Talking the Walk

We can all relate to having a hard day. There are things either swirling around or laying heavy somewhere deep inside. Sometimes we can’t even identify what is going on, but even if we know, we don’t always know what to do about it all.

Sometimes it helps to talk about it all. I think we can also relate to sitting with someone and sharing all the feelings. In that sharing, we usually don’t want solutions or advice. We certainly do not want to be fixed. We just want to be heard. Maybe we want a hug.

I was in counseling for a season to work through some trauma that I had been through. My therapist was my safe space to process all the emotions I had been going through. One day she commented that I didn’t seem to be embracing anything she was offering.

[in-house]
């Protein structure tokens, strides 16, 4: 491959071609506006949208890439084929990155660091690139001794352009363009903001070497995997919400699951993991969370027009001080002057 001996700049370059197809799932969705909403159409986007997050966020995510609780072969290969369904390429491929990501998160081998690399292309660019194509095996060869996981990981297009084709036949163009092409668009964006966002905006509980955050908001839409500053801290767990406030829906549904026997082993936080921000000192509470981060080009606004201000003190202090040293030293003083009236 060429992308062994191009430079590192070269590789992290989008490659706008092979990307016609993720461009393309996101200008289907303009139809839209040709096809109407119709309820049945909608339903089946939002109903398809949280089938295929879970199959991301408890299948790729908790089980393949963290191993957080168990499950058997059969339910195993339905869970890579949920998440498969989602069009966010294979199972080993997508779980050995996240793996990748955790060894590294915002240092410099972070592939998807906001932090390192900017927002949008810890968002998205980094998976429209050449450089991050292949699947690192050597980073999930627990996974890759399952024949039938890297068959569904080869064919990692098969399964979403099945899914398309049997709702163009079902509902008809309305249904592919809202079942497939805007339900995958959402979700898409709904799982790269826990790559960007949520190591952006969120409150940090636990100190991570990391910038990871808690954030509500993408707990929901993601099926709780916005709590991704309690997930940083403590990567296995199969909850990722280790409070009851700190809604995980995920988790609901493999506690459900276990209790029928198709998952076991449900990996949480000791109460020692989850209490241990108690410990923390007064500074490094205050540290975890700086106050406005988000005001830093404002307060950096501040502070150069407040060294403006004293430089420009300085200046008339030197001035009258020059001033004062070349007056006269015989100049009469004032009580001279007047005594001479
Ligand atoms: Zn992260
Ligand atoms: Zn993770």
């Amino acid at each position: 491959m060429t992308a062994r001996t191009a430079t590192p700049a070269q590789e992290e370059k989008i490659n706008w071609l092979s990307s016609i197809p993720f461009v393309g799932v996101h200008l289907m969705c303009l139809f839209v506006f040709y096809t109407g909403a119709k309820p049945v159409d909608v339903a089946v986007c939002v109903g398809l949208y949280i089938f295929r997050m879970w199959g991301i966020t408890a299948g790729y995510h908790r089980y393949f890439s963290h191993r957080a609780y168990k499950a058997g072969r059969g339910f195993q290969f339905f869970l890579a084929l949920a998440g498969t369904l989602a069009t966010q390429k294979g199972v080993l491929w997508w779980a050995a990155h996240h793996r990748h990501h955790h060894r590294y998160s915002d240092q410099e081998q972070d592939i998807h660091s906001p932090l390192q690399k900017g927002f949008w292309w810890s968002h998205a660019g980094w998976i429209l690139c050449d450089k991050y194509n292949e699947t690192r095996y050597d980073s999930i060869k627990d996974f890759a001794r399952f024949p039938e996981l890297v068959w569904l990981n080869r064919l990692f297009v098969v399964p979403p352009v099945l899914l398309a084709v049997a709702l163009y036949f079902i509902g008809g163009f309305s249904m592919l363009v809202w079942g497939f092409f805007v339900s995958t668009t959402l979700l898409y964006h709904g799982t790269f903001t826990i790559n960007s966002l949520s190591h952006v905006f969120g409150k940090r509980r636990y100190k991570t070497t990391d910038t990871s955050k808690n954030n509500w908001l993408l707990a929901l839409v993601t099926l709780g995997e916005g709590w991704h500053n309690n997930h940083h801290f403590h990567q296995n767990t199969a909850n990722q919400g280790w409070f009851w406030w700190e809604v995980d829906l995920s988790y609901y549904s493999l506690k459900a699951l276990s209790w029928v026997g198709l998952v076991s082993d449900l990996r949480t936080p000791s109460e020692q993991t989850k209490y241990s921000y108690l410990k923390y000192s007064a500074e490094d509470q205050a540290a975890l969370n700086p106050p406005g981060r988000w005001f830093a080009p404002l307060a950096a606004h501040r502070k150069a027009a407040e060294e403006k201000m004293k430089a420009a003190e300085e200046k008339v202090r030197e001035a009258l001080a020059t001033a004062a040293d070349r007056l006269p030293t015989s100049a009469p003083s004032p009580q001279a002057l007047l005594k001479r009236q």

It confused me as well until I realized it wasn’t advice I wanted. What I really needed was space to process my thoughts and feelings out loud, without any fear of pushback for having those feelings. Maybe like many others, I had never really been able to do that. 

When we’re younger and face problems raising kids, or working through marriage difficulties, or career challenges, there are zillion books waiting to offer advice. When we’re older, the books are fewer. And we’re not always looking for advice because we understand that some things don’t have answers. They have pathways of acceptance. 

So we need an ear. It’s hard to process out loud when we’re alone. But a friend, or counselor, who will be an ear for our processing is invaluable. When we talk things out, we are sometimes surprised by what we say. Oh, I guess I’m feeling insecure, or fearful, or envious, or manipulated. Maybe we’re just sad and not in control of anything. Whatever the feeling, it might take a minute to figure out.